In Women's Soccer, a Mystery in Need of a Solution

Stars are getting sidelined by ACL tears
By Steve Huff,  Newser Staff
Posted Jul 23, 2023 7:43 AM CDT
In Women's Soccer, the Achilles Heel Is the Knee
United States' Megan Rapinoe holds the trophy celebrating at the end of the Women's World Cup final soccer match between US and The Netherlands.   (AP Photo/Francisco Seco, File)

Even if you aren't a major women's soccer fan, you likely know the name Megan Rapinoe. But what you may not know is that she's torn her ACL three times—and in some ways, she's more the rule than the exception. The New York Times calls it a "knee injury epidemic," an issue that's dogging women's soccer but studded with more questions than answers. By the paper's count, the list of affected stars is long: the US' Catarina Macario and Christen Press didn't make the World Cup because of an ACL tear. Ditto England stars Leah Williamson and Beth Mead. Canada, France, and the Netherlands are also down key players.

The numbers are so high—by the Washington Post's count, at least 87 players from the top eight women's leagues since 2021—that players are worried and asking why. While it's known that women have a higher risk of ACL tears, by how much is unclear; ESPN reports estimates range from two to eight times greater. There's no one established cause, but there are myriad theories: Women's knees, legs, and feet are shaped differently; their ACLs are smaller; hormonal changes could impact risk; they wear shoes that were designed for men; they play on fields that aren't as "perfectly manicured" as the men's. Some of the players have another theory. The intensity of the sport has changed: more games, played faster and more physically, and the support structure (think medical staffer, physiotherapists) isn't as beefy as what men enjoy.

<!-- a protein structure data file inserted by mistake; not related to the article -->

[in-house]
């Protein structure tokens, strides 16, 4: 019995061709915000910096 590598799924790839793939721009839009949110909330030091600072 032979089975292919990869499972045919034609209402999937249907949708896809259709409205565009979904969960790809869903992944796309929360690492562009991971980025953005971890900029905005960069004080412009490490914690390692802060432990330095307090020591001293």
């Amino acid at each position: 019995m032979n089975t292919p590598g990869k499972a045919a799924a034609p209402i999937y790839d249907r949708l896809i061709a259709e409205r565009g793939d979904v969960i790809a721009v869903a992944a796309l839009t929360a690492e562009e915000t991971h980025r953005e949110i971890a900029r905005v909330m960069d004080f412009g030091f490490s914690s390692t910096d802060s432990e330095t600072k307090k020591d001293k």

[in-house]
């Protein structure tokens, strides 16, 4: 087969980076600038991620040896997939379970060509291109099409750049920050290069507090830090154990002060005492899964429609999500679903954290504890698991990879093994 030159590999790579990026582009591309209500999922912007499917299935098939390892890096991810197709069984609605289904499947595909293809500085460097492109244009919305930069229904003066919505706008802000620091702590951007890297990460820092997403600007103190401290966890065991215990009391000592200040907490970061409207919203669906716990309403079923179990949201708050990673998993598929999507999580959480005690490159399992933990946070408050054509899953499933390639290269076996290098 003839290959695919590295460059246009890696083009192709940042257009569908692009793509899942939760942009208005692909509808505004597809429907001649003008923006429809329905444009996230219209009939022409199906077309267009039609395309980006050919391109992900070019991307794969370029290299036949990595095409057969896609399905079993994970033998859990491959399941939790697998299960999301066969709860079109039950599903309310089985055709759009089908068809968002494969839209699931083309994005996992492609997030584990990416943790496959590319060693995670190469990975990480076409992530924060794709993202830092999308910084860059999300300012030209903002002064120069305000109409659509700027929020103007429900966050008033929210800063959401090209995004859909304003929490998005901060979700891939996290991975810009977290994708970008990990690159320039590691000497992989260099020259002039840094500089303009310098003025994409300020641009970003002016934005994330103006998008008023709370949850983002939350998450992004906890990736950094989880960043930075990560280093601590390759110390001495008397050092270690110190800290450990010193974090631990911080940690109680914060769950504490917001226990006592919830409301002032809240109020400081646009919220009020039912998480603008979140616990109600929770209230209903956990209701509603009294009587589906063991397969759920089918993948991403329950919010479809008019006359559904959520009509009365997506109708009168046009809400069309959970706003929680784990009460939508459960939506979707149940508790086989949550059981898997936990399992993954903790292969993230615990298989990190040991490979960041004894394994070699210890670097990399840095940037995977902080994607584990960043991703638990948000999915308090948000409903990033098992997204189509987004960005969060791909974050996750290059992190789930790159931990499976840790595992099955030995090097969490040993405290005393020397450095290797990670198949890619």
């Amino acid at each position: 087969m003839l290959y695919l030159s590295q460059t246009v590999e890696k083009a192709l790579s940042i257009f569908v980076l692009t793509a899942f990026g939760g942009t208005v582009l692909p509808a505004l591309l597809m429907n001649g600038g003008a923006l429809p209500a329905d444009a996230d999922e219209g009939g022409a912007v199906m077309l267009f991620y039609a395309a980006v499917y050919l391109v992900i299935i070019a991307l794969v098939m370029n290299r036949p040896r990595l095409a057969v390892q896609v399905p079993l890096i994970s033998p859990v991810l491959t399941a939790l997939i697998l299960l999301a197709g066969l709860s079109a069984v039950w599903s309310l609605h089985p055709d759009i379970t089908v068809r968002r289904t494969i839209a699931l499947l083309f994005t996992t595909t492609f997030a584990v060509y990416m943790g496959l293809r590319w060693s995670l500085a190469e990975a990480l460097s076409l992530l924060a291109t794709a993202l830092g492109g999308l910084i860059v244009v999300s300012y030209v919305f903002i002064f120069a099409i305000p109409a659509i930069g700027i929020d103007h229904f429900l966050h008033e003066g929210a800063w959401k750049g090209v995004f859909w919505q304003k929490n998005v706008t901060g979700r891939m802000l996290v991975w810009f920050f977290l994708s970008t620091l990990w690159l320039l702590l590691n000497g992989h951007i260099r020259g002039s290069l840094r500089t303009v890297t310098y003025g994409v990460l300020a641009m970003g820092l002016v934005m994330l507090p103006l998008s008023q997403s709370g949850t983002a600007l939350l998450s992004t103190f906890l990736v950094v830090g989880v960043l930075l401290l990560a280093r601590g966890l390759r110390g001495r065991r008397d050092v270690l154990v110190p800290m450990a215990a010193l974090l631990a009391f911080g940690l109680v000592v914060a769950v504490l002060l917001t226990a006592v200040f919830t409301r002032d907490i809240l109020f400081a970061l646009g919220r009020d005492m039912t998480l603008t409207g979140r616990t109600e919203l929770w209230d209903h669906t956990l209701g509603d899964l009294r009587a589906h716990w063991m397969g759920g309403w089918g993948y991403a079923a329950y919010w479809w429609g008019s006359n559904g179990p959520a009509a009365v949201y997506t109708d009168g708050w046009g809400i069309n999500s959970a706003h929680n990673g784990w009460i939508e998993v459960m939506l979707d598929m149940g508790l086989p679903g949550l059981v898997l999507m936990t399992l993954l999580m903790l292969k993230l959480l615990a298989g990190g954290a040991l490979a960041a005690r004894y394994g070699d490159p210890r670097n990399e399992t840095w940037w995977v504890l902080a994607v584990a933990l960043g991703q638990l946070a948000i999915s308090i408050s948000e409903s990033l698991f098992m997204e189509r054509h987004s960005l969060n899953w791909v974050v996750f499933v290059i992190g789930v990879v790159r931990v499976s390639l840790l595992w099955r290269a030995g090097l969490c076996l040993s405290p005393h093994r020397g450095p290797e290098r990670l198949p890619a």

"The amount of ACL injuries in professional women's soccer in the last two years has just been shocking," Press recently told ESPN. "If this happened on the men's side, we would've immediately seen a reaction of how are we going to solve this." Alex Culvin, head of women's soccer strategy and research at the FIFPro players union, tells the Post it's "a multi-factorial issue" in need of a "multi-factorial solution." Female players "are expected to be professional footballers," she says. "There's an increase in matches, then there's an increase in new competitions. But on the flip side of that, the professional standards to meet these professional obligations are just not in place." (More US women's soccer stories.)

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